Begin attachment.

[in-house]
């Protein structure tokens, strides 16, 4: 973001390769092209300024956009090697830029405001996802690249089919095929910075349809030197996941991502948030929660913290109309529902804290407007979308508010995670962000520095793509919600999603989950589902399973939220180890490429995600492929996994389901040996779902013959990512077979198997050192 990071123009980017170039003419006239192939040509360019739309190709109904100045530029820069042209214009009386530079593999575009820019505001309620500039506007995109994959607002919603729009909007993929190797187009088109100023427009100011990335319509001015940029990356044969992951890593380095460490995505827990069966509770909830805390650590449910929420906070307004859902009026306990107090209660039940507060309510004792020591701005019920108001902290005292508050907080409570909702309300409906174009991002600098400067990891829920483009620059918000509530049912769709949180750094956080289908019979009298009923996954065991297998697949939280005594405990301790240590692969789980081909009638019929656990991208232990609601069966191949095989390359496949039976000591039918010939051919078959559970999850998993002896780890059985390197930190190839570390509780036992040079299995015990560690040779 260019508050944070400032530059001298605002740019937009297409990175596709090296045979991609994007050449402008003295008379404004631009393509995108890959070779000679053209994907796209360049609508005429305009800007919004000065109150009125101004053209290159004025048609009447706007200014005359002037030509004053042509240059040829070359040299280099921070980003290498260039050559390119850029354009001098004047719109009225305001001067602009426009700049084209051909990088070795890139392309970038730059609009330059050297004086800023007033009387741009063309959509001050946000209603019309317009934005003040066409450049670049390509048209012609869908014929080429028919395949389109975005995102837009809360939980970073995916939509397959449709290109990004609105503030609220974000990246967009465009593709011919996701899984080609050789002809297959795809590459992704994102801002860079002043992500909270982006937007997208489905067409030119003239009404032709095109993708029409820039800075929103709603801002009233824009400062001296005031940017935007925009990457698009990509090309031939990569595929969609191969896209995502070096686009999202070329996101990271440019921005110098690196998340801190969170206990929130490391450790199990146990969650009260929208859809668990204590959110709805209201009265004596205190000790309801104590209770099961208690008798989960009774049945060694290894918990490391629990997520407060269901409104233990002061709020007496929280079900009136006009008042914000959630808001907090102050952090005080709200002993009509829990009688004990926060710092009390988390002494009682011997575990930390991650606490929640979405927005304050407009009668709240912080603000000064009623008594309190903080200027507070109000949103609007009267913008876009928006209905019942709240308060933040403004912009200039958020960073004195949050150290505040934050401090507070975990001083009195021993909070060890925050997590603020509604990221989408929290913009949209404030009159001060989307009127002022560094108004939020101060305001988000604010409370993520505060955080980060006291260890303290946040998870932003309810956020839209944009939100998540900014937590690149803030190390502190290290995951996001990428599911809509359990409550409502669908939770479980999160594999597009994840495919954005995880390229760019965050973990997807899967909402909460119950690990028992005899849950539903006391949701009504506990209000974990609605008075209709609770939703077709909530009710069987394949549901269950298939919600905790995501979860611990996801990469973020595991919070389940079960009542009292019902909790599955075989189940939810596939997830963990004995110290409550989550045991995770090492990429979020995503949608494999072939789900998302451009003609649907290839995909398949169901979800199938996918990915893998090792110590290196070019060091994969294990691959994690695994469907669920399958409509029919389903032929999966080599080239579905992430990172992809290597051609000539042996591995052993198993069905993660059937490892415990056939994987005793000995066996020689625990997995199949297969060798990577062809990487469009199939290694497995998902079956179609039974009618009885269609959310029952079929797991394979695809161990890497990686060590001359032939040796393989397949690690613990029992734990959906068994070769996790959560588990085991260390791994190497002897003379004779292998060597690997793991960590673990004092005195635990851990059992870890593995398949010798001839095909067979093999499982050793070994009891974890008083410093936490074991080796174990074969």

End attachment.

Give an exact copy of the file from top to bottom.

[in-house]
């Protein structure tokens, strides 16, 4: 973001390769092209300024956009090697830029405001996802690249089919095929910075349809030197996941991502948030929660913290109309529902804290407007979308508010995670962000520095793509919600999603989950589902399973939220180890490429995600492929996994389901040996779902013959990512077979198997050192 990071123009980017170039003419006239192939040509360019739309190709109904100045530029820069042209214009009386530079593999575009820019505001309620500039506007995109994959607002919603729009909007993929190797187009088109100023427009100011990335319509001015940029990356044969992951890593380095460490995505827990069966509770909830805390650590449910929420906070307004859902009026306990107090209660039940507060309510004792020591701005019920108001902290005292508050907080409570909702309300409906174009991002600098400067990891829920483009620059918000509530049912769709949180750094956080289908019979009298009923996954065991297998697949939280005594405990301790240590692969789980081909009638019929656990991208232990609601069966191949095989390359496949039976000591039918010939051919078959559970999850998993002896780890059985390197930190190839570390509780036992040079299995015990560690040779 260019508050944070400032530059001298605002740019937009297409990175596709090296045979991609994007050449402008003295008379404004631009393509995108890959070779000679053209994907796209360049609508005429305009800007919004000065109150009125101004053209290159004025048609009447706007200014005359002037030509004053042509240059040829070359040299280099921070980003290498260039050559390119850029354009001098004047719109009225305001001067602009426009700049084209051909990088070795890139392309970038730059609009330059050297004086800023007033009387741009063309959509001050946000209603019309317009934005003040066409450049670049390509048209012609869908014929080429028919395949389109975005995102837009809360939980970073995916939509397959449709290109990004609105503030609220974000990246967009465009593709011919996701899984080609050789002809297959795809590459992704994102801002860079002043992500909270982006937007997208489905067409030119003239009404032709095109993708029409820039800075929103709603801002009233824009400062001296005031940017935007925009990457698009990509090309031939990569595929969609191969896209995502070096686009999202070329996101990271440019921005110098690196998340801190969170206990929130490391450790199990146990969650009260929208859809668990204590959110709805209201009265004596205190000790309801104590209770099961208690008798989960009774049945060694290894918990490391629990997520407060269901409104233990002061709020007496929280079900009136006009008042914000959630808001907090102050952090005080709200002993009509829990009688004990926060710092009390988390002494009682011997575990930390991650606490929640979405927005304050407009009668709240912080603000000064009623008594309190903080200027507070109000949103609007009267913008876009928006209905019942709240308060933040403004912009200039958020960073004195949050150290505040934050401090507070975990001083009195021993909070060890925050997590603020509604990221989408929290913009949209404030009159001060989307009127002022560094108004939020101060305001988000604010409370993520505060955080980060006291260890303290946040998870932003309810956020839209944009939100998540900014937590690149803030190390502190290290995951996001990428599911809509359990409550409502669908939770479980999160594999597009994840495919954005995880390229760019965050973990997807899967909402909460119950690990028992005899849950539903006391949701009504506990209000974990609605008075209709609770939703077709909530009710069987394949549901269950298939919600905790995501979860611990996801990469973020595991919070389940079960009542009292019902909790599955075989189940939810596939997830963990004995110290409550989550045991995770090492990429979020995503949608494999072939789900998302451009003609649907290839995909398949169901979800199938996918990915893998090792110590290196070019060091994969294990691959994690695994469907669920399958409509029919389903032929999966080599080239579905992430990172992809290597051609000539042996591995052993198993069905993660059937490892415990056939994987005793000995066996020689625990997995199949297969060798990577062809990487469009199939290694497995998902079956179609039974009618009885269609959310029952079929797991394979695809161990890497990686060590001359032939040796393989397949690690613990029992734990959906068994070769996790959560588990085991260390791994190497002897003379004779292998060597690997793991960590673990004092005195635990851990059992870890593995398949010798001839095909067979093999499982050793070994009891974890008083410093936490074991080796174990074969």